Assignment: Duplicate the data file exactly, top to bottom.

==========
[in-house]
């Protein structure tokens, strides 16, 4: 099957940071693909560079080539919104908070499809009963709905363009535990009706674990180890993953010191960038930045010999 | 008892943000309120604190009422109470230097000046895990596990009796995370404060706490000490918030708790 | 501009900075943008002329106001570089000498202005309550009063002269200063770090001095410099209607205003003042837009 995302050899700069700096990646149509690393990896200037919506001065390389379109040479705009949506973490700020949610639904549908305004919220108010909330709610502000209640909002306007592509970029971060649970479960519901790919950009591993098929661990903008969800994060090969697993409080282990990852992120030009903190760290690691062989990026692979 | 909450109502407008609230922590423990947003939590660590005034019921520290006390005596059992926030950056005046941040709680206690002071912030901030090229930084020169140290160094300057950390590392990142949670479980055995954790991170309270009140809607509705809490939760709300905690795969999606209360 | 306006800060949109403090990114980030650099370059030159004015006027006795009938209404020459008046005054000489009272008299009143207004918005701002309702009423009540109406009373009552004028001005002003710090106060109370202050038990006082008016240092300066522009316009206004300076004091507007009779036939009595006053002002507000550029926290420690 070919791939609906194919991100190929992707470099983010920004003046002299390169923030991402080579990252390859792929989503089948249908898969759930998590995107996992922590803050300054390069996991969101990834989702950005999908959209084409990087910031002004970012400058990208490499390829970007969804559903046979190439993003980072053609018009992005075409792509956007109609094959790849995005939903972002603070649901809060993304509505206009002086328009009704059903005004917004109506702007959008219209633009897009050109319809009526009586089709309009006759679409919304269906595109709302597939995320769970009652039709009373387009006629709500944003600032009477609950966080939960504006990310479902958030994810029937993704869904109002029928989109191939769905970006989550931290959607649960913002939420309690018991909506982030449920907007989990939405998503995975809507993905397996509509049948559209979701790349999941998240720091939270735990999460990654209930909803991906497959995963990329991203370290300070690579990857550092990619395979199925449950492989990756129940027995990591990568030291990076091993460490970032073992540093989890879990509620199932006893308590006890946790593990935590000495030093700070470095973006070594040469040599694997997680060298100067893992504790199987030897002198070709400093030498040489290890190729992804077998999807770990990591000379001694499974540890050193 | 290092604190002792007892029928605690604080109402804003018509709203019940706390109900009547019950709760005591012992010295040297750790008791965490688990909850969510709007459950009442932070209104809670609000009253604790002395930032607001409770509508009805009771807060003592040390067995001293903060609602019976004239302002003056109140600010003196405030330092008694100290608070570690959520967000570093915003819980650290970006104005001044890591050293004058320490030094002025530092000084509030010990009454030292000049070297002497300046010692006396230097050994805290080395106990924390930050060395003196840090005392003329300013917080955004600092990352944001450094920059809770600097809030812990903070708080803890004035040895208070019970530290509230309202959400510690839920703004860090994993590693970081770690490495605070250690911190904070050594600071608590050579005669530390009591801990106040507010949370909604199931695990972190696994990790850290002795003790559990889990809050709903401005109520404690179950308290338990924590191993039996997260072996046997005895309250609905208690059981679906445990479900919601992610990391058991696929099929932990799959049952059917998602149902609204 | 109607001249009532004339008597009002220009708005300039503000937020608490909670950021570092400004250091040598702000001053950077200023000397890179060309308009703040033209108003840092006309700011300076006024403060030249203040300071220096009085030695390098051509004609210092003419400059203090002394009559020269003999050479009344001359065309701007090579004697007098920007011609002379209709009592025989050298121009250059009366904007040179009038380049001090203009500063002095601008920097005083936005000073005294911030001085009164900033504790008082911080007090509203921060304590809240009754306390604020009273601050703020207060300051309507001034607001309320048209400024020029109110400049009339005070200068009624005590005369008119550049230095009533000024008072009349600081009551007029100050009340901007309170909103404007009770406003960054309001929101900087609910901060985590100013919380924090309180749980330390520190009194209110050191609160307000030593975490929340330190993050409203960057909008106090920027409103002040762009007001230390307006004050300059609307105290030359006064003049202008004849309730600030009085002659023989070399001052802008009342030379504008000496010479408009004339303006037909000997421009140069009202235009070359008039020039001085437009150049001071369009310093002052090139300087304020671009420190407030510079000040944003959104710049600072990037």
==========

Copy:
[in-house]
């Protein structure tokens, strides 16, 4: 099957940071693909560079080539919104908070499809009963709905363009535990009706674990180890993953010191960038930045010999 | 008892943000309120604190009422109470230097000046895990596990009796995370404060706490000490918030708790 | 501009900075943008002329106001570089000498202005309550009063002269200063770090001095410099209607205003003042837009 995302050899700069700096990646149509690393990896200037919506001065390389379109040479705009949506973490700020949610639904549908305004919220108010909330709610502000209640909002306007592509970029971060649970479960519901790919950009591993098929661990903008969800994060090969697993409080282990990852992120030009903190760290690691062989990026692979 | 909450109502407008609230922590423990947003939590660590005034019921520290006390005596059992926030950056005046941040709680206690002071912030901030090229930084020169140290160094300057950390590392990142949670479980055995954790991170309270009140809607509705809490939760709300905690795969999606209360 | 306006800060949109403090990114980030650099370059030159004015006027006795009938209404020459008046005054000489009272008299009143207004918005701002309702009423009540109406009373009552004028001005002003710090106060109370202050038990006082008016240092300066522009316009206004300076004091507007009779036939009595006053002002507000550029926290420690 070919791939609906194919991100190929992707470099983010920004003046002299390169923030991402080579990252390859792929989503089948249908898969759930998590995107996992922590803050300054390069996991969101990834989702950005999908959209084409990087910031002004970012400058990208490499390829970007969804559903046979190439993003980072053609018009992005075409792509956007109609094959790849995005939903972002603070649901809060993304509505206009002086328009009704059903005004917004109506702007959008219209633009897009050109319809009526009586089709309009006759679409919304269906595109709302597939995320769970009652039709009373387009006629709500944003600032009477609950966080939960504006990310479902958030994810029937993704869904109002029928989109191939769905970006989550931290959607649960913002939420309690018991909506982030449920907007989990939405998503995975809507993905397996509509049948559209979701790349999941998240720091939270735990999460990654209930909803991906497959995963990329991203370290300070690579990857550092990619395979199925449950492989990756129940027995990591990568030291990076091993460490970032073992540093989890879990509620199932006893308590006890946790593990935590000495030093700070470095973006070594040469040599694997997680060298100067893992504790199987030897002198070709400093030498040489290890190729992804077998999807770990990591000379001694499974540890050193 | 290092604190002792007892029928605690604080109402804003018509709203019940706390109900009547019950709760005591012992010295040297750790008791965490688990909850969510709007459950009442932070209104809670609000009253604790002395930032607001409770509508009805009771807060003592040390067995001293903060609602019976004239302002003056109140600010003196405030330092008694100290608070570690959520967000570093915003819980650290970006104005001044890591050293004058320490030094002025530092000084509030010990009454030292000049070297002497300046010692006396230097050994805290080395106990924390930050060395003196840090005392003329300013917080955004600092990352944001450094920059809770600097809030812990903070708080803890004035040895208070019970530290509230309202959400510690839920703004860090994993590693970081770690490495605070250690911190904070050594600071608590050579005669530390009591801990106040507010949370909604199931695990972190696994990790850290002795003790559990889990809050709903401005109520404690179950308290338990924590191993039996997260072996046997005895309250609905208690059981679906445990479900919601992610990391058991696929099929932990799959049952059917998602149902609204 | 109607001249009532004339008597009002220009708005300039503000937020608490909670950021570092400004250091040598702000001053950077200023000397890179060309308009703040033209108003840092006309700011300076006024403060030249203040300071220096009085030695390098051509004609210092003419400059203090002394009559020269003999050479009344001359065309701007090579004697007098920007011609002379209709009592025989050298121009250059009366904007040179009038380049001090203009500063002095601008920097005083936005000073005294911030001085009164900033504790008082911080007090509203921060304590809240009754306390604020009273601050703020207060300051309507001034607001309320048209400024020029109110400049009339005070200068009624005590005369008119550049230095009533000024008072009349600081009551007029100050009340901007309170909103404007009770406003960054309001929101900087609910901060985590100013919380924090309180749980330390520190009194209110050191609160307000030593975490929340330190993050409203960057909008106090920027409103002040762009007001230390307006004050300059609307105290030359006064003049202008004849309730600030009085002659023989070399001052802008009342030379504008000496010479408009004339303006037909000997421009140069009202235009070359008039020039001085437009150049001071369009310093002052090139300087304020671009420190407030510079000040944003959104710049600072990037």